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Wednesday, July 15, 2015

Original Production Drawing of the Old Hag (The Witch) Holding the Poisoned Apple from "Snow White and the Seven Dwarfs," 1937


Original production drawing of the Old Hag (The Witch) with the poisoned apple from "Snow White and the Seven Dwarfs," 1937; Graphite, green, blue, and red pencils on watermarked five peg hole paper; Production numbers stamp lower left and numbered 101 in graphite pencil lower right; Size - Old Hag: 7 x 7", Sheet 12 1/2 x 15 1/2", Frame 28 x 29 3/4"; Framed with a gold wood frame, two acid free linen mats, gold wood fillet and conservation clear glass.


The famed animator Joe Grant created the initial sketches of the Witch, which had some basis in the early Witch drawings from Arthur Rackham's illustrations from "Hansel and Gretel." After Walt Disney approved the character design; Norman Ferguson was given the task of animating her. There were early concerns that the Witch would be viewed by the audience as more of a laughable and entertaining clown rather than an evil old hag; however, Norm's animation skill won out and the character seems even more menacing than her prior Queenly form. The Witch is the only character in "Snow White" to look directly into the camera and therefore address the audience. With her one tooth, expressive eyes, and boney hands; Ferguson had a lot of choices in which to invoke fear and to scare. Despite her slow movements and apparent frailness, we all know there is pure evil afoot!


Close up of the Old Hag (The Witch) production drawing.

The voice of the Queen was provided by Lucille Leverne and she also wanted to read for the part of the Witch. Leverne was a veteran stage actress and was perfect for the Queen, with a real regalness to her voice. When she was in the sound booth and Walt Disney heard her reading the role of the Witch, he stopped her and said that her voice just did not work for that role. Lucille said to just wait one minute and left the sound booth and then quickly returned and started the reading again. Now her voice had changed to that wonderful raspy, gummy, and single toothed sounding Witch. Disney was amazed and asked how she had managed to get that perfect character voice, and Lucille replied, "Oh, I just took out my false teeth."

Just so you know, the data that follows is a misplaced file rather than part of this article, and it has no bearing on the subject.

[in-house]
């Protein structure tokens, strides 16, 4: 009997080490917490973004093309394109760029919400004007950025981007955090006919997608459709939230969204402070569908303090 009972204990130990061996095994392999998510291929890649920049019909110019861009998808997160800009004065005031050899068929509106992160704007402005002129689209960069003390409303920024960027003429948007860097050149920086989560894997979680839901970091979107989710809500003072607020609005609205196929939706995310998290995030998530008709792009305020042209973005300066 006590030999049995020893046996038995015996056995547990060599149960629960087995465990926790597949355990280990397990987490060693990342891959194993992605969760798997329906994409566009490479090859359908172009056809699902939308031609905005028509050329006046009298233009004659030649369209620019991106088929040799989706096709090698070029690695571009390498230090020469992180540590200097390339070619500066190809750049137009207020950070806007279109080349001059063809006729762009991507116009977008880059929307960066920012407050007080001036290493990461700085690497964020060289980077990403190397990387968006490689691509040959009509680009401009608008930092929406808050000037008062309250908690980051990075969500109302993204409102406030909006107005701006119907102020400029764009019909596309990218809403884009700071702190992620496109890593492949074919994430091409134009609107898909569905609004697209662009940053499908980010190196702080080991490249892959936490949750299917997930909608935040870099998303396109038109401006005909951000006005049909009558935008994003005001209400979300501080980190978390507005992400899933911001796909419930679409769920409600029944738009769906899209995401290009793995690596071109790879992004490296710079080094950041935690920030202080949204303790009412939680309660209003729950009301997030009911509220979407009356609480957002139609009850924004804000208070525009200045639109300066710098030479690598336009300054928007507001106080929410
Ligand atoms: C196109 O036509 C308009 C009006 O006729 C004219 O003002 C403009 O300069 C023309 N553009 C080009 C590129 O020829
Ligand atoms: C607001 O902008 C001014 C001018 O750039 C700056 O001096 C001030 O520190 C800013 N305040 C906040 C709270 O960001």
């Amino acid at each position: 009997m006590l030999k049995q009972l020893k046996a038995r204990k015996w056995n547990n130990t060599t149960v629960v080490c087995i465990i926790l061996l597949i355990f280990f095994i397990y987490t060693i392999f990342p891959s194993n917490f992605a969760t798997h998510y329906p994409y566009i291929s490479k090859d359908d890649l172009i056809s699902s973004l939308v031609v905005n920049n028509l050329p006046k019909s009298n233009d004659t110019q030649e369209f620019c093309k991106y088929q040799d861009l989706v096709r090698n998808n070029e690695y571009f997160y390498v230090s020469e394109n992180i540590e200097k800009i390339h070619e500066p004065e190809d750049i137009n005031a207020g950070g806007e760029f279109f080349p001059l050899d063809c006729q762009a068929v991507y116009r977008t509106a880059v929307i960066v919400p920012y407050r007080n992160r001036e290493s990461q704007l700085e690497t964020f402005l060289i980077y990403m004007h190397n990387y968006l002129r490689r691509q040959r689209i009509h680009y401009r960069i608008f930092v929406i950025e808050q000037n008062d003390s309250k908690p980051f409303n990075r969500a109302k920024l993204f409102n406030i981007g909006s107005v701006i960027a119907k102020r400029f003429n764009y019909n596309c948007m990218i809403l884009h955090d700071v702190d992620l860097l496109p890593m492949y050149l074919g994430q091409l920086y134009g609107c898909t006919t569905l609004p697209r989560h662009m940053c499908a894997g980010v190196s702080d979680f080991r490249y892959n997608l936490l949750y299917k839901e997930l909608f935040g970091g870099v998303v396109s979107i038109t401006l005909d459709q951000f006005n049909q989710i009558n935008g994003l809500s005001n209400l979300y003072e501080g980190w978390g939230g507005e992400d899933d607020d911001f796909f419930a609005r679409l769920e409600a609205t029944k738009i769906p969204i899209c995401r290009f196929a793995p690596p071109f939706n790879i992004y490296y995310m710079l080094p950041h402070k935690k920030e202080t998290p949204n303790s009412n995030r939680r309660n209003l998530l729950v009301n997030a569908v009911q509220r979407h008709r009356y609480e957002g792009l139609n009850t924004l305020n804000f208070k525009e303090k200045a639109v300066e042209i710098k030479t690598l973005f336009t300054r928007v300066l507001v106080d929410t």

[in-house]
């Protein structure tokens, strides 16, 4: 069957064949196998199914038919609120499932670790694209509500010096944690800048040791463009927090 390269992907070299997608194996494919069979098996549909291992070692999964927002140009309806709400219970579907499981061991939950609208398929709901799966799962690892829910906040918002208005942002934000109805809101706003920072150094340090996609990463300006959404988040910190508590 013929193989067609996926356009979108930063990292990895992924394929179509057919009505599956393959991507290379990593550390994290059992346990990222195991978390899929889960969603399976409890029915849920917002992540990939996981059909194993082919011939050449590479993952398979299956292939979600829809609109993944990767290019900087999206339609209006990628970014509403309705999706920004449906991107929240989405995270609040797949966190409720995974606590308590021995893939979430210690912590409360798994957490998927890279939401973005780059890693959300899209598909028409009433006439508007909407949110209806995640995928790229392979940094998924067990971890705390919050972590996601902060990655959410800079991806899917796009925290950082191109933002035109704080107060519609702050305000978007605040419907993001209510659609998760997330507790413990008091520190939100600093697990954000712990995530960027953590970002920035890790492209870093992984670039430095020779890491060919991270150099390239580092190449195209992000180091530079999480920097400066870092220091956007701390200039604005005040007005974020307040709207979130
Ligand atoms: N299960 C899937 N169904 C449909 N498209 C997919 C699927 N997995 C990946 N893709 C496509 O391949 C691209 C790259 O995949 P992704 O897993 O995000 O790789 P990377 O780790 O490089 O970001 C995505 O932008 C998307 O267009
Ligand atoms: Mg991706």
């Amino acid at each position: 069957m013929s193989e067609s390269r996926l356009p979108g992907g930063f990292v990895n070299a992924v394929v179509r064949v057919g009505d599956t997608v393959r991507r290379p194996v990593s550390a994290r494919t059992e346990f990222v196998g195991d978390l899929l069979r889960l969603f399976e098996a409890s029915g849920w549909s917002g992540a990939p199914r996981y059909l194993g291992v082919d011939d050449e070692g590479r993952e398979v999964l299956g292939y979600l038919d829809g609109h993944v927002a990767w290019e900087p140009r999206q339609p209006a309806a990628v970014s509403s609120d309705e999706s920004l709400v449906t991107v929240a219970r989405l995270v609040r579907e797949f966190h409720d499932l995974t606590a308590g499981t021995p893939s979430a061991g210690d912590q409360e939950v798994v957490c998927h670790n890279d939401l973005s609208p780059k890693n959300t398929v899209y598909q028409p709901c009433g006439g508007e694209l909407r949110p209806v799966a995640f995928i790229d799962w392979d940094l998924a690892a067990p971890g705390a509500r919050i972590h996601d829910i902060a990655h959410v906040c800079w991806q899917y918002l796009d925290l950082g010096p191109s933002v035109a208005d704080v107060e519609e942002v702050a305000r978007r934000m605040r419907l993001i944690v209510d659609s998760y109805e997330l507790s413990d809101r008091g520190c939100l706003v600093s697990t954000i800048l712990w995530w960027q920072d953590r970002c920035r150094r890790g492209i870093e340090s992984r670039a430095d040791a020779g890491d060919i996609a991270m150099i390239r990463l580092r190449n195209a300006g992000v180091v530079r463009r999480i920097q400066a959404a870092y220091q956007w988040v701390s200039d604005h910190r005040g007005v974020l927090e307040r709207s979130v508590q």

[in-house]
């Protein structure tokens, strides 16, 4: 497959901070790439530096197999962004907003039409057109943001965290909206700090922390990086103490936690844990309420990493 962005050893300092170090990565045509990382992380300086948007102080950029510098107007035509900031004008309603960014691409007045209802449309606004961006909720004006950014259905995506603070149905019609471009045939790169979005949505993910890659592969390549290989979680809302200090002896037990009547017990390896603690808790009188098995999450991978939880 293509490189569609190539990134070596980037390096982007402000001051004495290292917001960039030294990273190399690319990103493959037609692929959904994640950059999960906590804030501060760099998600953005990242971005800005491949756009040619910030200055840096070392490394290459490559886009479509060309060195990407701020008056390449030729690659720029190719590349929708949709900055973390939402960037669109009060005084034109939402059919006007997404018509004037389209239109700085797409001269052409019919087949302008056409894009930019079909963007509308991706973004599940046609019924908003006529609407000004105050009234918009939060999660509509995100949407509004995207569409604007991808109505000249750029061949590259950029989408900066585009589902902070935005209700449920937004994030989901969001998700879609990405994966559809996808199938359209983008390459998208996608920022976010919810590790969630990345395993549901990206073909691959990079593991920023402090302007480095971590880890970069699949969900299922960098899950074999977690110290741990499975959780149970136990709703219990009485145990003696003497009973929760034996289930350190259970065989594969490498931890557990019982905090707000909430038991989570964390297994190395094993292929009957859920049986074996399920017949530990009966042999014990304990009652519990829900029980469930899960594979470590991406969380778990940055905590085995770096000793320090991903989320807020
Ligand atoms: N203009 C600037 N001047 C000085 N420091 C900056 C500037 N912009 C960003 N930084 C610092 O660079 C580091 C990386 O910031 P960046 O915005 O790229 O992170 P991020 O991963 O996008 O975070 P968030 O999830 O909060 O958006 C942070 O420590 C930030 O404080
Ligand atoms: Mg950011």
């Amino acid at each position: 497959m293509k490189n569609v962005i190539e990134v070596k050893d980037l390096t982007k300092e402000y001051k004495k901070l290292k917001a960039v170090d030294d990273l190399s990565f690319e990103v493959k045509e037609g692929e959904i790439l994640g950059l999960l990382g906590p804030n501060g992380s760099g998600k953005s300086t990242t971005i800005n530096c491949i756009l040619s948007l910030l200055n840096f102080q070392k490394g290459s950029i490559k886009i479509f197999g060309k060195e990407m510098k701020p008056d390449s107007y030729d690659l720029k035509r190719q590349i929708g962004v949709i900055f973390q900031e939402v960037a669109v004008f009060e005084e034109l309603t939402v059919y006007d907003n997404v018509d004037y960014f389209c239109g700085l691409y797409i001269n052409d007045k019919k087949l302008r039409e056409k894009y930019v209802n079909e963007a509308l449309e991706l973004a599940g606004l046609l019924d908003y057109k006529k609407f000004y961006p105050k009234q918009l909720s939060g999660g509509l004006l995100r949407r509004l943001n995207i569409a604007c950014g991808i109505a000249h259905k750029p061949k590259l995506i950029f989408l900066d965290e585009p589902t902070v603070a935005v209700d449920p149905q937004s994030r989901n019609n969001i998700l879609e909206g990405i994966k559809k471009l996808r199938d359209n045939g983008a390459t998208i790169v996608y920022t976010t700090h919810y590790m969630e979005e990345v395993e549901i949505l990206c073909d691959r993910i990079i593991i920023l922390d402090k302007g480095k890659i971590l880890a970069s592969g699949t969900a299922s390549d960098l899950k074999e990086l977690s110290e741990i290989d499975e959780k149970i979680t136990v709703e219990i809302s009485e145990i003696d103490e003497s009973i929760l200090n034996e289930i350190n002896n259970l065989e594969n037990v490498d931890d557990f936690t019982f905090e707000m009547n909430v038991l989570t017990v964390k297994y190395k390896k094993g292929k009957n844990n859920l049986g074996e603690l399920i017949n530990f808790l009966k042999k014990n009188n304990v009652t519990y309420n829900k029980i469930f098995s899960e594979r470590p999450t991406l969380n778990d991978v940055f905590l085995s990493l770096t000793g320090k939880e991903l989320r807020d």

Close up of the production stamp.


Close up of the production number.

After the Evil Queen transforms herself into the Old Peddler Woman or Old Hag, she prepares the poisoned apple. The apple is created and pulled out of the Witch's cauldron and turns a bright red, "To tempt Snow White to take a bite!" This wonderful eyes and mouth open drawing is from that pivotal scene and occurs when the Hag is speaking to her pet raven and suddenly thrust the apple in her hand towards the raven. The dialog is below:

"Have a bite! It's not for you, it's for Snow White." - Old Hag (The Witch)

To view the scene which this drawing was used to create, click on the short video below: